There is a similar situation with the telephones that the men say were planted on them. The prosecution has claimed that some person involved in Ukrainian military intelligence in Kharkiv had asked a stranger in Crimea to buy the telephones and pass them over to the defendants.  Legostov is scathing, saying that you wouldn’t find such idiocy in a detective novel.  Dudka is adamant that the telephone was planted during the search, and is demanding that such material evidence be examined in court. 

In virtually all such prosecutions, the FSB arrives with their own ‘witnesses’ which is a gross infringement of procedural legislation and makes it very easy for those carrying out the search ‘to find’ whatever is needed for their case.  Dudka’s son reports that the men who came to ‘search’ his father’s home ‘found’ the telephone very quickly, then left, without bothering to pretend to search the kitchen or bathroom. The defence has already demonstrated that there are discrepancies in the testimony given by one such ‘witness’ present during the search of Bessarabov’s home and by two who were present when a secret hiding place with explosive devices was allegedly found.

The prosecution has also produced material of baffling irrelevance, such as a video showing the three men in a restaurant celebrating a birthday. Such clutter has been used in a number of such trials, presumably to create the impression that there is a weight of evidence against the defendants. 

The authoritative Memorial Human Rights Centre believes the prosecution to be politically motivated, and points to flagrant violations of the rights of all the men.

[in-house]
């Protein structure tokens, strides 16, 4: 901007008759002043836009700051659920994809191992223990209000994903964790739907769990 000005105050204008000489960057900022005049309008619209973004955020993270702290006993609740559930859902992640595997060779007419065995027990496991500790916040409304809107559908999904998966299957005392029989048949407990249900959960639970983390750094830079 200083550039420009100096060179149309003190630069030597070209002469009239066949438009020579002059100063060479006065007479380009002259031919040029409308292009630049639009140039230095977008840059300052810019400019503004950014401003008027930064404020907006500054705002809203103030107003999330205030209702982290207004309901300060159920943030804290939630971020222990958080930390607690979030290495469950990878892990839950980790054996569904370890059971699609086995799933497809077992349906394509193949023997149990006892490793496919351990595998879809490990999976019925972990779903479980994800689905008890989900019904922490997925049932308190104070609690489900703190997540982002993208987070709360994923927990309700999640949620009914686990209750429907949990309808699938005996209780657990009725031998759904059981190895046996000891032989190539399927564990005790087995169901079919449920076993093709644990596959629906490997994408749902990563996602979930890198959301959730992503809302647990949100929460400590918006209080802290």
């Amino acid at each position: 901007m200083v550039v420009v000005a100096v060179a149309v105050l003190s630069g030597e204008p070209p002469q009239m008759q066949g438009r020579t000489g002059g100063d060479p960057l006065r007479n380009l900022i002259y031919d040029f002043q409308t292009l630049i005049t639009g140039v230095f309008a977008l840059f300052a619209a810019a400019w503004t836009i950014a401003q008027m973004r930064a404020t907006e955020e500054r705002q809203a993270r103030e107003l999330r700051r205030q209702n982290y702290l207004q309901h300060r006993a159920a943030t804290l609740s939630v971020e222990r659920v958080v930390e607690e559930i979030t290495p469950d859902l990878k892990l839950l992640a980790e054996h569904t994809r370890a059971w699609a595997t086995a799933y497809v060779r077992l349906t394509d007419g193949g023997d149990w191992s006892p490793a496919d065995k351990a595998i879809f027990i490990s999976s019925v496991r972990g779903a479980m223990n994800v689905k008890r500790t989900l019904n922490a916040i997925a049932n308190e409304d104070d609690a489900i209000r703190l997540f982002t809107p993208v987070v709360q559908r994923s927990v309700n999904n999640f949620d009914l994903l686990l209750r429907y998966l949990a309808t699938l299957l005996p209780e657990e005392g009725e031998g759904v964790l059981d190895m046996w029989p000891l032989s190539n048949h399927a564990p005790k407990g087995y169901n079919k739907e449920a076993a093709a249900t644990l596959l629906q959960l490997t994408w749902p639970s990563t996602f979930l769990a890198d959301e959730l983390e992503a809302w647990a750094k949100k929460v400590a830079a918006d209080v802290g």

The arrests on 9 November 2016 were the FSB’s second ‘Crimean saboteur’ case that year.  There had been resounding failure, after the first arrests in August,  to convince an international audience that Ukraine had been planning ‘incursions’ on its own illegally occupied territory, and the FSB clearly understood that it had been a mistake to arrest men who had never set eyes on each other, as alleged conspirators. 

It therefore went for three men who were good friends: Shtyblikov and Bessarabov, who are internationally known experts on the Black Sea Fleet and Dudka.  Two much younger Crimeans  - Oleksiy Stohniy and Hlib Shabliy were arrested 10 days later.  Both Stohniy and Shabliy were later convicted of charges virtually unrelated to the sabotage that they had ‘confessed to’. 

An FSB operational video was circulated to the Russian media, with this showing Shtyblikov being roughly pinned down and handcuffed by FSB officers, and then in his home.  The camera focused on the Ukrainian trident, a Ukrainian flag on the wall, and Dmytro Yarosh’s ‘Right Sector’ business card.  Russian channels told their viewers that this was from the nationalist movement banned in Russia, but chose to remain silent about the ‘Yarosh business card’s’ extremely specific history.  The card had been first produced by Russia as ‘incriminating evidence’ in April 2014, after supposedly being pulled quite intact from a totally gutted out car.  The absurdity of the claim led to an Internet storm of hilariously implausible ‘findings’ of the card. The ‘incriminating’ weapons shown on the video appear to have been airguns, from Shtyblikov’s sporting hobby. 

The lack of any evidence is unfortunately most unlikely to have any impact on the sentences imposed which will almost certainly be longer because the men refused to admit to crimes they had not committed. 

Recommend this post
X




forgot the password

registration

X

X

send me a new password